I wonder whether similar Day of Atonement dynamics may be going on in the story of Elijah and Elisha. Elijah is described as a ‘baal (lord) of hair’ in 2 Kings 1:8. In 2 Kings 1, Ahaziah sends men to inquire of Baal-Zebub, the chief of the devils (Luke 11:15), for him. However, the men meet Elijah, the goat-like ‘baal of hair’ instead. In the following chapter (I’m following Peter Leithart’s treatment here), in a sort of sacrificial sequence, Elijah and Elisha cross the Jordan. Elijah ascends in fire to YHWH. The ‘mantle-skin’ of Elijah, the ‘baal of hair’ falls to Elisha, who becomes the successor of Elijah.
As I have been alluding to on @M’s, there is also a connection with all these accounts to the prodigal son story in Luke 15. The younger son may be seen as Jacob and the older son may be seen as Esau.
The younger son is contrasted with Esau in that Esau left his family empty handed and returned with two wives, a full quiver of children, flocks, and servants. Though a prodigal in his own way wrestling with God and finally being brought to his knees in worship, he is returning wealthy physically and spiritually. The younger son in the prodigal son story leaves wealthy, loses his fortune, is brought to humility, and returns, hoping to merely be a servant. He returns from a far country, like allusions of foreigners in other texts (1 Kings 8:41, Prov. 25:25).
Zeroing in particularly on the older son, we see him coming out from the fields when the younger son returns. This is similar to where we find Esau as being the son who loved being out in the field (Gen. 25:27). This is where he was when he lost his birthright from being famished (Gen. 25:29), and this is where Esau was when Jacob and mom deceived Isaac (Gen. 27:5).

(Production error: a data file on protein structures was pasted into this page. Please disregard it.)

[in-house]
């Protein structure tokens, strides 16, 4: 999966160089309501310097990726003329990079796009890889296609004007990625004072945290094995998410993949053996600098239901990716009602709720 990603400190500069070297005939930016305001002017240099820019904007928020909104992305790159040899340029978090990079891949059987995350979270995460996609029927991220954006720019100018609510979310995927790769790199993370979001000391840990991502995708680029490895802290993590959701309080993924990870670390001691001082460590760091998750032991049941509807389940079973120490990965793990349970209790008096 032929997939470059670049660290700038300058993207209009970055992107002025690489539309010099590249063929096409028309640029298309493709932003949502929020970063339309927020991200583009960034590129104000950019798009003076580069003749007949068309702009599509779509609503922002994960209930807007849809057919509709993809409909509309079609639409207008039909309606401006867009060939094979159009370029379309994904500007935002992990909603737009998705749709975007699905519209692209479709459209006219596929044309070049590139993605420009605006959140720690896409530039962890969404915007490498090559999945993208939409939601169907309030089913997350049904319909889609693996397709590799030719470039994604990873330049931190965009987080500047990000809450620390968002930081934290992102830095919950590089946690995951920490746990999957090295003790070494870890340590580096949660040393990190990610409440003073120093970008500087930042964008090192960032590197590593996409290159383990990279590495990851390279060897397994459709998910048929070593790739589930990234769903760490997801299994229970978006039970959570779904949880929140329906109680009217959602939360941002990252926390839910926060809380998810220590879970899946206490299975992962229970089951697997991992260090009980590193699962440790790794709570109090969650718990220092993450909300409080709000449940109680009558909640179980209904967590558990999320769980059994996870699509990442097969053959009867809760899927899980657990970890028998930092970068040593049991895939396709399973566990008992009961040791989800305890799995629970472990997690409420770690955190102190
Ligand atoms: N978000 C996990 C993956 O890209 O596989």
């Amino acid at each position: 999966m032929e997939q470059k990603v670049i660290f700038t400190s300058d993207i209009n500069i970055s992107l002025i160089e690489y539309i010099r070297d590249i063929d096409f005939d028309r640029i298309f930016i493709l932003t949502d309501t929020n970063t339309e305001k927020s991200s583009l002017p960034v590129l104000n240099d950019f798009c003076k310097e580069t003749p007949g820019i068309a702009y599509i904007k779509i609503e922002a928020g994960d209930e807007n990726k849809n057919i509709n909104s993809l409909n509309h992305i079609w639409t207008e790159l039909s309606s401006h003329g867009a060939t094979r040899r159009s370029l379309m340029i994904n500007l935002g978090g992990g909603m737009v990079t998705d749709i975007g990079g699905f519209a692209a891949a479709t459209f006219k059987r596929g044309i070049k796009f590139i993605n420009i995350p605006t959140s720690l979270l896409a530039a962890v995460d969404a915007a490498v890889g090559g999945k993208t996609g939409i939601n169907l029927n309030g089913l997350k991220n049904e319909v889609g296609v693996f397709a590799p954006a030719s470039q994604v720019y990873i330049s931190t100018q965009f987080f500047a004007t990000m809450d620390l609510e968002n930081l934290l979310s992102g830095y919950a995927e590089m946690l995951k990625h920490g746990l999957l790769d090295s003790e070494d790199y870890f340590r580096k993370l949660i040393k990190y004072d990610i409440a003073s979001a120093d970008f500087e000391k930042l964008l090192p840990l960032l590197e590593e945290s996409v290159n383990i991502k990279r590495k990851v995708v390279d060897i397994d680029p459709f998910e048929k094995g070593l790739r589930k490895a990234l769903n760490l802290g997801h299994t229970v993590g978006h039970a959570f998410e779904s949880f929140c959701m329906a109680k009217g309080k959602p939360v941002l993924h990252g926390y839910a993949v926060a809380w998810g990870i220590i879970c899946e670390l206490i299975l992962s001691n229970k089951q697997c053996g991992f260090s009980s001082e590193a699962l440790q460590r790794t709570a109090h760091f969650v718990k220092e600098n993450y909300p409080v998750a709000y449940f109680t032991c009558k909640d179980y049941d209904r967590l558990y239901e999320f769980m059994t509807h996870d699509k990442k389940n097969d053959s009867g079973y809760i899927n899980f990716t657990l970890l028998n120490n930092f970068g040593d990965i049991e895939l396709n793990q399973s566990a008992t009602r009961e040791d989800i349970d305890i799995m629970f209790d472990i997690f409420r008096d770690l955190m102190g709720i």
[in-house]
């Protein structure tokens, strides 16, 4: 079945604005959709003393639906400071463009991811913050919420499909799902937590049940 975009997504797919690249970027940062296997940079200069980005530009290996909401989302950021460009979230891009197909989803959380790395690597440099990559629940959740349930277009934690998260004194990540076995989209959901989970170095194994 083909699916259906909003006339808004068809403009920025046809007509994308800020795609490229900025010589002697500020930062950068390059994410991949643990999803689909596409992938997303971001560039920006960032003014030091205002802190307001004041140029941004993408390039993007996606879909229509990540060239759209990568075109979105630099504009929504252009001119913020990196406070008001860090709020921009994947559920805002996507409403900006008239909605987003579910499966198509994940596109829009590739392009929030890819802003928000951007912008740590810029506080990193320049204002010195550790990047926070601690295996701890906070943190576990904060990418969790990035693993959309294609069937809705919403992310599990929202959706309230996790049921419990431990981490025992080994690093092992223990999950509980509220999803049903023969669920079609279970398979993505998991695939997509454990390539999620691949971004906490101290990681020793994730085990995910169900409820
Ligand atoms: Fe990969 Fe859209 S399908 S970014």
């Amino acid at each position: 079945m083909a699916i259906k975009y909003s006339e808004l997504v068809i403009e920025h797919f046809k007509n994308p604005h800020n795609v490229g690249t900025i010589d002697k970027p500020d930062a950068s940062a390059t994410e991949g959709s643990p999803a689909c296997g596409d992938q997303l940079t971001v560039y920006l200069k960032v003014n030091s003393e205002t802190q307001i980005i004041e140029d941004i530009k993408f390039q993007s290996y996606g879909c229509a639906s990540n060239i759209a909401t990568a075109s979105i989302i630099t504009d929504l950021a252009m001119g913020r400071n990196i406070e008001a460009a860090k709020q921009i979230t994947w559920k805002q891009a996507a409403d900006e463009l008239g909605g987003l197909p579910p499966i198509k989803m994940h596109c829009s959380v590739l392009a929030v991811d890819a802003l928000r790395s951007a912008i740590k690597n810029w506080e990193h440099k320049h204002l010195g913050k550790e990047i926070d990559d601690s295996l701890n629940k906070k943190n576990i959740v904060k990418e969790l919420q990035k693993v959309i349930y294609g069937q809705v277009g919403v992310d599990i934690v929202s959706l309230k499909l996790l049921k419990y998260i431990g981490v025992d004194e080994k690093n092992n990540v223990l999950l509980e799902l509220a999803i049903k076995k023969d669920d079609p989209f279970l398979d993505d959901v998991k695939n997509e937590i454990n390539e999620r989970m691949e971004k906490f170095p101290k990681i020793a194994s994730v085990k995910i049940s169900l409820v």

In the prodigal son story, the older son makes an important statement, “yet you never gave me a young goat, that I might celebrate with my friends” (Luke 15:29). This could be a subtle allusion to the older son perceiving himself to be like Azazel, the chief of demons, who might celebrate with his friends (other demons) with the scapegoat. This the older son says before the eyes of his father, in a self-deprecating sense and in comparison to the younger son, the older son feels slighted. Likewise, this is surely how Esau felt through much of his life. For Jacob was loved, but Esau was hated.
A positive end point in this story is that the Father assures the older one, “Son, you are always with me, and all that is mine is yours” (Luke 15:31). Likewise, with Jacob and Esau, there is a touching reuniting between the two after decades apart and later the two bury their father together.